District and Circle by Seamus Heaney

The bog man cometh (again)
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The Independent Culture

Seamus Heaney begins District and Circle with a flurry of military images. A farmyard implement's parts are likened to a breast-plate and greaves; a sledgehammer-wielding man braces his lower back like "shields in a testudo"; "Anahorish 1944" recalls the US army's arrival in Ireland ahead of D-Day; and the sonnet "Polish Sleepers" touches on the Holocaust ever so lightly, if a little queasily. That this violence and death are never overblown is a mark of the versification's subtlety.

Characteristically, Heaney balances violence with healing. The fifth poem, "To Mick Joyce in Heaven", affectionately recalls a demobbed soldier who served as a stretcher-bearer. The next considers the post-war erasure from the landscape of an aerodrome, while the following poem returns to destruction with a version of Horace echoing the attack on the World Trade Center: "Anything can happen, /the tallest towers / Be overturned." An example of Heaney's care in shaping a book, this strategy replaces surprise with deliberation.

In District and Circle, the literati rub shoulders with the locals, and the dead outnumber the living. Poems remember Czeslaw Milosz, Ted Hughes (remembering T S Eliot!) and George Seferis, the latter "in the Underworld". Translations of Cavafy and Rilke reinforce a subterranean ambit while "A Stove Lid for W H Auden", one of two poems focused on fire, sees the object of the title as a "hell-mouth stopper". If the underground of the book's title poem is another kind of hell, then there must be resurrections. The Iron Age corpse excavated from a peat bog was first considered by Heaney in the 1970s. Revived here, "The Tollund Man in Springtime" is given a voice:

a spade-plate slid and soughed and plied

At my buried ear, and the levered sod

Got lifted up

This is one of several references back. A water-pump in the opening poem returns us to "Sunlight", one of the dedicatory poems of the landmark volume, North (1975), while the little brother so affectingly elegised in "Mid-Term Break", from Heaney's first book, Death of a Naturalist, reappears here in the final poem "Cavorting through the yard, /So glad to see me home". This inter-textuality extends, oddly, to more than one mention of translations Heaney has undertaken. He also draws this volume's four-line epigraph from his 2001 collection, Electric Light, and dramatises the writing of the very poem we are reading: "'To Mick Joyce in Heaven' -/ The title just came to me, /Mick".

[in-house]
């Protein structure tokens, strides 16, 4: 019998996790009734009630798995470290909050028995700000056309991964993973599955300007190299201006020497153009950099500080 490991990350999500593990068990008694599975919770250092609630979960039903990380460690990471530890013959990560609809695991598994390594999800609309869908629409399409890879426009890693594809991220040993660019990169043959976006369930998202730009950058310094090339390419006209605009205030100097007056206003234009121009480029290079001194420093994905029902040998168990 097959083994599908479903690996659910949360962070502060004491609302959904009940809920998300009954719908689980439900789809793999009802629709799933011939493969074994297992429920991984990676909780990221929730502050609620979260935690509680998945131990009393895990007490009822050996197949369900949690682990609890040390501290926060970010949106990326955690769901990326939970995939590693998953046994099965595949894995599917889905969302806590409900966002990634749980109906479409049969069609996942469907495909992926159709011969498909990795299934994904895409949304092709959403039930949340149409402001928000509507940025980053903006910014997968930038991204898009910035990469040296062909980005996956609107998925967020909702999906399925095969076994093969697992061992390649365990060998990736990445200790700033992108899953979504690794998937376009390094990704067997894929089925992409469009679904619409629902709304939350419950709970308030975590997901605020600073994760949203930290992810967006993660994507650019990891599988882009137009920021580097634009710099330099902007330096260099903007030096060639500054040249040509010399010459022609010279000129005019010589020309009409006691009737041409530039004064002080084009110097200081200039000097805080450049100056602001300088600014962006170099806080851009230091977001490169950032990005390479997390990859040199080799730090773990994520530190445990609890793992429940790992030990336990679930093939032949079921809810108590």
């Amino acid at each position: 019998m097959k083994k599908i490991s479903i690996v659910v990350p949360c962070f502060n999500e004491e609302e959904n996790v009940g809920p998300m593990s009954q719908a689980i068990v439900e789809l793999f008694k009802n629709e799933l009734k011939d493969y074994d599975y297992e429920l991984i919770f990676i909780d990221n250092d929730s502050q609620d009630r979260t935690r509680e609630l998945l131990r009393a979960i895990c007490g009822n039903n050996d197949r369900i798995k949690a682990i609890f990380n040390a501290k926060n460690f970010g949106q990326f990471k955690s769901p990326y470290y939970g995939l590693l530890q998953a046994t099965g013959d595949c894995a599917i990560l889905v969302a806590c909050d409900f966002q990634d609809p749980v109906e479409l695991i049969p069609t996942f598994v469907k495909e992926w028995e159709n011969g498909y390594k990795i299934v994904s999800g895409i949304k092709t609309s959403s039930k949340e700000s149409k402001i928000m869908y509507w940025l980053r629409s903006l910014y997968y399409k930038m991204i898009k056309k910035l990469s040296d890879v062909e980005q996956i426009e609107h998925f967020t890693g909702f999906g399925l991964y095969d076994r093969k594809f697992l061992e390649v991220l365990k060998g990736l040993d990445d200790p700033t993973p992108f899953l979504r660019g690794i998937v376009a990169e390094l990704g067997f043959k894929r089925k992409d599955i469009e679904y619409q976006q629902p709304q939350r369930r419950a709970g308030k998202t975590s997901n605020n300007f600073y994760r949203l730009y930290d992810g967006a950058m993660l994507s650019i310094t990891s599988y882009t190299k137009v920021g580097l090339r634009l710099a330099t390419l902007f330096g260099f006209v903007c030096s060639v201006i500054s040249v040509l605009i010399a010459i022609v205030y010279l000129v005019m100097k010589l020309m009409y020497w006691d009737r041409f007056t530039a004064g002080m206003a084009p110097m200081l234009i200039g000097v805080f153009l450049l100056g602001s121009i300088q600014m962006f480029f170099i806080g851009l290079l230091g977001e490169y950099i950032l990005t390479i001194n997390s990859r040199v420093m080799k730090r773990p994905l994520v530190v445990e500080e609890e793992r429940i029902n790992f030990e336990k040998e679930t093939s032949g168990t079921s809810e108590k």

This circling back is the other meaning of the collection's title. It signals not only more poems of childhood and home ground but more bookishness. An atmosphere of the study seeps into the work, competing with rather than complementing the mimetic brilliance for which Heaney is justly famous. A tendency that began some 20 years ago with increasingly literary subject-matter, it includes Heaney's fondness for yoking art to his own life: Electric Light, for example, includes "my father did remind me/Of Hopkins's Felix Randal," and "it was there in Olympia [...] That we heard of Sean Brown's murder". In the new book, the poet recommends jam to Pablo Neruda and, having heard of Irish millennium celebrations, quotes George Herbert "And then imagined/Barney putting it to me:/ 'You'll maybe write a poem.'"

Seamus Heaney has been a persuasive spokesman for poetry, and his generosity is evident in his essays as well as in his championing of younger writers like Paul Muldoon, a poet with whom he has little in common. But, translated to poetry, the ambassadorial manner can result in a lack of edge. Compare two of his contemporaries on death and violence. Heaney could never scare us - would not wish to scare us - as Philip Larkin does in "Aubade", a death-fixated-masterpiece. Neither does Heaney offer us the unnerving empathy of Ted Hughes for nature's violence. These are poets with whom we can argue; their poetry is powerfully unreasonable, affronting us in a way Heaney's never does. His is an aesthetic of plenty, of consolation rather than goad; its uplift does not acknowledge the early-hours-of-the-morning fear, the thoughts of jumping.

Published 40 years after Seamus Heaney's debut, District and Circle is a solid achievement by a poet who remains one of the finest writing in English today. But it is nothing like as immediate as his earlier work, and perhaps we should not expect it to be. On the other hand, W B Yeats, the poet with whom Seamus Heaney has been casually compared, enjoyed a late flowering. Why shouldn't Heaney?

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